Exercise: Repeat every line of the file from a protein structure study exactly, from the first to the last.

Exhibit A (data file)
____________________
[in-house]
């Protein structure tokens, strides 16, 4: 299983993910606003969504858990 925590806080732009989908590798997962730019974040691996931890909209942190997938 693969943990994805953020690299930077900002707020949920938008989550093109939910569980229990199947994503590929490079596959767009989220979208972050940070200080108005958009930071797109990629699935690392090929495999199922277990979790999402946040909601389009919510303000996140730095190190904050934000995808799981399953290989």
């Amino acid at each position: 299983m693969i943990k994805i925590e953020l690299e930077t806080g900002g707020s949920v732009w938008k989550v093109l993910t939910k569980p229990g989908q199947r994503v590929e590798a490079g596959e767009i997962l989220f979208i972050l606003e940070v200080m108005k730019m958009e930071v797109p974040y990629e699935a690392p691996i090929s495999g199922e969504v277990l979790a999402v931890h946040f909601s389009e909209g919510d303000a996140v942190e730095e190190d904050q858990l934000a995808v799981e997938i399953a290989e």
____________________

[in-house]
């Protein structure tokens, strides 16, 4: 299983993910606003969504858990 925590806080732009989908590798997962730019974040691996931890909209942190997938 693969943990994805953020690299930077900002707020949920938008989550093109939910569980229990199947994503590929490079596959767009989220979208972050940070200080108005958009930071797109990629699935690392090929495999199922277990979790999402946040909601389009919510303000996140730095190190904050934000995808799981399953290989």
């Amino acid at each position: 299983m693969i943990k994805i925590e953020l690299e930077t806080g900002g707020s949920v732009w938008k989550v093109l993910t939910k569980p229990g989908q199947r994503v590929e590798a490079g596959e767009i997962l989220f979208i972050l606003e940070v200080m108005k730019m958009e930071v797109p974040y990629e699935a690392p691996i090929s495999g199922e969504v277990l979790a999402v931890h946040f909601s389009e909209g919510d303000a996140v942190e730095e190190d904050q858990l934000a995808v799981e997938i399953a290989e």